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My conscience is captive to the Word of God. I cannot, and I will not recant anything, for to go against my conscience is neither right nor safe. Here I stand, I can do no other. God help me.

—Martin Luther, 1521

What is a Lutheran? The name Lutheran refers to Christians who hold the Bible to be God’s Word in all its parts, that it alone is the source and norm of true Christian doctrine. As a result, Lutherans also believe that Christ made full atonement for the sins of the world through His bitter suffering, death, and resurrection. They confess that salvation is the free gift of God apprehended by faith alone, apart from works. 


So, why the name Lutheran? Before getting to the name, we need to review some history. In the 1500s, the Roman Catholic Church was brimming with false doctrine. The papists taught Christians to pray to the saints, the Virgin Mary, and buy indulgences. However, the most egregious false teaching was that we must earn salvation through good works. 

Martin Luther, a teacher in the church, sincerely believed that. And he was terrified of God because he knew he was too sinful to earn salvation. While he was at the point of despair, he opened the Scriptures once again and read Romans 1:17, “The righteousness of God is revealed from faith for faith, as it is written, ‘The righteous shall live by faith.’” 


After reading those words, he said this:  

“Finally, God had mercy on me, and I began to understand that the righteousness of God is a gift of God by which a righteous man lives, namely faith, and that sentence: The righteousness of God is revealed in the Gospel, is passive, indicating that the merciful God justifies us by faith, as it is written, ‘The righteous shall live by faith.’ Now, I felt as though I had been reborn altogether and had entered Paradise. In the same moment, the face of the whole of Scripture became apparent to me. My mind ran through the Scriptures, as far as I was able to recollect them, seeking analogies in other phrases, such as the work of God, by which He makes us strong, the wisdom of God, by which He makes us wise, the strength of God, the salvation of God, the glory of God. Just as intensely as I had now hated the expression ‘the righteousness of God,’ I now lovingly praised this most pleasant word. This passage from Paul became to me the very gate to Paradise.”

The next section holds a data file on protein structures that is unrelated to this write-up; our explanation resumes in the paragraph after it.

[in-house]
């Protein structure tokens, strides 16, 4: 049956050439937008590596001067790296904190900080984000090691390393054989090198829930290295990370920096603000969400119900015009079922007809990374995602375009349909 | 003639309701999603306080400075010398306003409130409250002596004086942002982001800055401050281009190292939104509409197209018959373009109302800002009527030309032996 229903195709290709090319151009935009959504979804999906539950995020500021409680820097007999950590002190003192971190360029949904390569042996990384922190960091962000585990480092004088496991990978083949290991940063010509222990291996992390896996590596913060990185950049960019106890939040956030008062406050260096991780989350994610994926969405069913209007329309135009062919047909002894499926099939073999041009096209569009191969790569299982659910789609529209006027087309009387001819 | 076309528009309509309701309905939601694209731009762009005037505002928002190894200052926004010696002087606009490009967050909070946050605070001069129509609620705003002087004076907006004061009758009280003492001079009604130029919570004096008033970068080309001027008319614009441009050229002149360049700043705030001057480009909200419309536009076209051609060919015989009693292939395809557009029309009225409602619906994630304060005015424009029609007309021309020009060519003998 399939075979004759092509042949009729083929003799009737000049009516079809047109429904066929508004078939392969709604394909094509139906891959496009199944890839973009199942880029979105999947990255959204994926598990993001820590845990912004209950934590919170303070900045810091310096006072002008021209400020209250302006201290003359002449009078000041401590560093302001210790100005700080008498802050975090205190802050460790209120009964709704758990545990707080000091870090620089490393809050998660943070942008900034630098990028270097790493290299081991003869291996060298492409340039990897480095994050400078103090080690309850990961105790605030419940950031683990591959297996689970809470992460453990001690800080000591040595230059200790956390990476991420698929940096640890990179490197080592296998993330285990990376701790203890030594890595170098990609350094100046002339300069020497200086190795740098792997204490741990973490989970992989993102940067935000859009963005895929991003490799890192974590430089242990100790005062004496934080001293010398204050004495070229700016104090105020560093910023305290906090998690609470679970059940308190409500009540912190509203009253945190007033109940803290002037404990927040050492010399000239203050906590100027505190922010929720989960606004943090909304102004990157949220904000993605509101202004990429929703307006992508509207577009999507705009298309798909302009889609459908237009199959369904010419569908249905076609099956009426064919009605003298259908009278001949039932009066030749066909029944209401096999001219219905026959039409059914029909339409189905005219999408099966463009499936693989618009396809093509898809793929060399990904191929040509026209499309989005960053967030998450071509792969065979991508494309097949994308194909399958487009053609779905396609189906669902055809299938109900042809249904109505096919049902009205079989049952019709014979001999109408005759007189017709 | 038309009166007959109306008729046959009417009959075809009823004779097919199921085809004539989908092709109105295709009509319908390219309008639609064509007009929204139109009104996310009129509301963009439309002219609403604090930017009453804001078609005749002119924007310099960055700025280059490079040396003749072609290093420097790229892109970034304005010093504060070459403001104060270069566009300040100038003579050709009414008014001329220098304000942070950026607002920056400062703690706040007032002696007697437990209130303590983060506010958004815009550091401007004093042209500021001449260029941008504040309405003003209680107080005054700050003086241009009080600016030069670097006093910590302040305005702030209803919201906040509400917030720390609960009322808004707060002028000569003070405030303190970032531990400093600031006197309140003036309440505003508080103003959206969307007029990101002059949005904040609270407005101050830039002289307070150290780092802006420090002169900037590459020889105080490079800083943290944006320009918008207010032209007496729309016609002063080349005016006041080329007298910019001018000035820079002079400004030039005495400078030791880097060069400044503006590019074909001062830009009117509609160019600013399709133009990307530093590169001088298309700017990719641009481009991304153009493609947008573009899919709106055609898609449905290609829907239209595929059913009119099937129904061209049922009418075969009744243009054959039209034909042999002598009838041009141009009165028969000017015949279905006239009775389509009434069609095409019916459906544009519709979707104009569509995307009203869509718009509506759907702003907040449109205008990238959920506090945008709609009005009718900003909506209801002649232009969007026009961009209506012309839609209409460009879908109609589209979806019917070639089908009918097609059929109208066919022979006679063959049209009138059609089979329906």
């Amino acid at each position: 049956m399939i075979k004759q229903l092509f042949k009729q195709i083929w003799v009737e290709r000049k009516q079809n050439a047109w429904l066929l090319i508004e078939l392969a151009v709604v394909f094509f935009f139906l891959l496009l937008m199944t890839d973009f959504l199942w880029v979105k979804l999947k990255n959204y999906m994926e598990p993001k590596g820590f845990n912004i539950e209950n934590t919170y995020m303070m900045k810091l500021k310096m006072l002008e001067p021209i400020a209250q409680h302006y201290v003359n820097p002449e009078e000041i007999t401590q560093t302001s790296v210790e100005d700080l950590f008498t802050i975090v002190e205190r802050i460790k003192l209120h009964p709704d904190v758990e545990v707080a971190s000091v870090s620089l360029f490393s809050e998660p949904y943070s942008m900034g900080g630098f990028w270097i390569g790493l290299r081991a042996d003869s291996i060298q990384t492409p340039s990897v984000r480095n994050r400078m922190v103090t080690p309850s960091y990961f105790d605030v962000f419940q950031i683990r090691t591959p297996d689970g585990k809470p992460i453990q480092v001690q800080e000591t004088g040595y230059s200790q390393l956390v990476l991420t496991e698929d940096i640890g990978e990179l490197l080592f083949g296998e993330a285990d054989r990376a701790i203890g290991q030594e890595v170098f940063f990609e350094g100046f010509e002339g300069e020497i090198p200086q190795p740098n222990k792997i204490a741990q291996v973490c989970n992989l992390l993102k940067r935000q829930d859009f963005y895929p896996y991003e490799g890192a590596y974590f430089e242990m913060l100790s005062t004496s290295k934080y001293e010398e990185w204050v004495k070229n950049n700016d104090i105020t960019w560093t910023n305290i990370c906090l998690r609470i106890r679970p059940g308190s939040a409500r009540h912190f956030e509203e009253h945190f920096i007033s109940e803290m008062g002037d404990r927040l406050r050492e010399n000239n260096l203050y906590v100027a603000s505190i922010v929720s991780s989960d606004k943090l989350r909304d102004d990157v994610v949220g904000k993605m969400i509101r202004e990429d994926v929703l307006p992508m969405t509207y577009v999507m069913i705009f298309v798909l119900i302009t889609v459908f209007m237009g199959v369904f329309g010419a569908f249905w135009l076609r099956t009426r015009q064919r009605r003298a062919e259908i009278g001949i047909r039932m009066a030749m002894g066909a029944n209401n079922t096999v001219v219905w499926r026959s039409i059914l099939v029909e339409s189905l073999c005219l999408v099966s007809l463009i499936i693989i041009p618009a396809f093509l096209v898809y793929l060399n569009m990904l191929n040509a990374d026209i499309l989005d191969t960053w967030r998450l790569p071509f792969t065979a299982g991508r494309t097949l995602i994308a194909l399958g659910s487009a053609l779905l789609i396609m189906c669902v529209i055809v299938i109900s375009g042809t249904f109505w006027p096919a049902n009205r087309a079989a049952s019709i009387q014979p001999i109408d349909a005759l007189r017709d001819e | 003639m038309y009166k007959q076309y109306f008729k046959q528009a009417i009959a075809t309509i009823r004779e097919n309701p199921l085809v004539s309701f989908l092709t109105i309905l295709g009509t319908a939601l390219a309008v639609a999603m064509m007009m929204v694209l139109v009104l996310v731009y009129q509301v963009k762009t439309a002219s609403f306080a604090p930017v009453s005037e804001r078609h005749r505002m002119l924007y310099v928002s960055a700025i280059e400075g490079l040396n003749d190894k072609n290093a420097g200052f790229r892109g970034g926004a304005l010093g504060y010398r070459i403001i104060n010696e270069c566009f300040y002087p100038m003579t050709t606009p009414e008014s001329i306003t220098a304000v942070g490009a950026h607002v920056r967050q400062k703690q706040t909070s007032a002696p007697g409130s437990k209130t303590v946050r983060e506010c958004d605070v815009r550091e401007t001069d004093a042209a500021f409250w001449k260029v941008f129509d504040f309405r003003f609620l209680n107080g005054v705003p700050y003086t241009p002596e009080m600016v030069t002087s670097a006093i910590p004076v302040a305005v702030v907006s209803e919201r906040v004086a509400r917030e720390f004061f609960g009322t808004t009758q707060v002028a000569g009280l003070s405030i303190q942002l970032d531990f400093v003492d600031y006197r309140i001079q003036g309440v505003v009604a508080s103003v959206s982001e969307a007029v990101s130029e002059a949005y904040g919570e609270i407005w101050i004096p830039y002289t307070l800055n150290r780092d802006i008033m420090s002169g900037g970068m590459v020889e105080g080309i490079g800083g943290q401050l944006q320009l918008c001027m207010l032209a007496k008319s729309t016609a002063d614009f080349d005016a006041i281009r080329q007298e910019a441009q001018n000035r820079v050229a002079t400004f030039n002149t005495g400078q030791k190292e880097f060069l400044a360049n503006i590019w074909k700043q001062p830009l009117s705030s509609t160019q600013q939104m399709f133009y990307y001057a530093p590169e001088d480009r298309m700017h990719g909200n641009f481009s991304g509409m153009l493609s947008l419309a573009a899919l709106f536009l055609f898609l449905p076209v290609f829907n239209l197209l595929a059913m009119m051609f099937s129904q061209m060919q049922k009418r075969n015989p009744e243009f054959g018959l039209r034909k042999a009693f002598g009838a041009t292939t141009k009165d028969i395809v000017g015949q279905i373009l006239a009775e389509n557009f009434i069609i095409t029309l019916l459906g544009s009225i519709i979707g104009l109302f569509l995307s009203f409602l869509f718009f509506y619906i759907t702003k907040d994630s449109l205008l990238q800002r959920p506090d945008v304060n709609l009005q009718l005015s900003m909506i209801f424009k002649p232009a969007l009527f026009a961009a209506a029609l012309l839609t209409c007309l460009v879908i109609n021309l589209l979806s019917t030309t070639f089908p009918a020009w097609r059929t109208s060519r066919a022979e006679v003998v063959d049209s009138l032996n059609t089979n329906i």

Luther discovered that he didn’t need to look to his own works, obedience, or behavior to earn his salvation or determine his standing before God. Instead, he learned that whoever believes in Christ has the complete righteousness of Christ, who fulfilled the Law and made full satisfaction for all of our sins. Finally, he had peace in his heart, mind, and soul, knowing His salvation was found in Jesus and not himself. 


The Roman Catholic Church told Martin Luther to recant and abandon this teaching. However, at the Diet of Worms in 1521, Luther said,


“Unless I am convinced by Scripture and plain reason—I do not accept the authority of the popes and councils, for they have contradicted each other. My conscience is captive to the Word of God. I cannot, and I will not recant anything, for to go against my conscience is neither right nor safe. Here I stand, I can do no other. God help me.” 

The Pope labeled Martin Luther a heretic for teaching what the Bible so clearly taught. However, even though Luther was excommunicated, many Christians were convinced by the plain words of Scripture alone. 

The Roman Catholic Church called everyone “Lutherans” who believed that salvation comes by grace through faith alone.  The name “Lutheran” was an insult, a slur against the Christians who believed in the Bible. The papists  slanderously accused these Christians of following Luther, like a cult, rather than following God.

The truth is that Luther never wanted to start his own church. He wanted only to reform and correct the false teachings in the church. He never wanted anyone to be called "Lutheran." He said,


"I ask that men make no reference to my name and call themselves not Lutherans but Christians. What is Luther? After all, the doctrine is not mine, nor have I been crucified for anyone. St. Paul in 1 Corinthians 3 would not allow Christians to call themselves Pauline or Petrine, but Christian" (SL 10, 370f.). 

Nevertheless, against his wishes, the name Lutheran stuck. These Christians had to distinguish themselves from the Roman Catholic Church, and other false teachers of the day. Instead of removing the label given to them as an insult, they owned the name Lutheran because it meant something. It meant they believed and held to every Word of Holy Scripture and, on account of it, trust that they are saved by grace through faith in Christ alone.

That’s what a Lutheran is, and that’s what being Lutheran means. Lutherans don’t worship Martin Luther or believe every word he wrote. Lutherans hold to the true doctrine of Holy Scripture. We wear this name with boldness because of what we confess by it. And we will gladly bear whatever label and name just so long as it means that we confess Scripture alone, that we are saved by grace through faith in Christ alone. 

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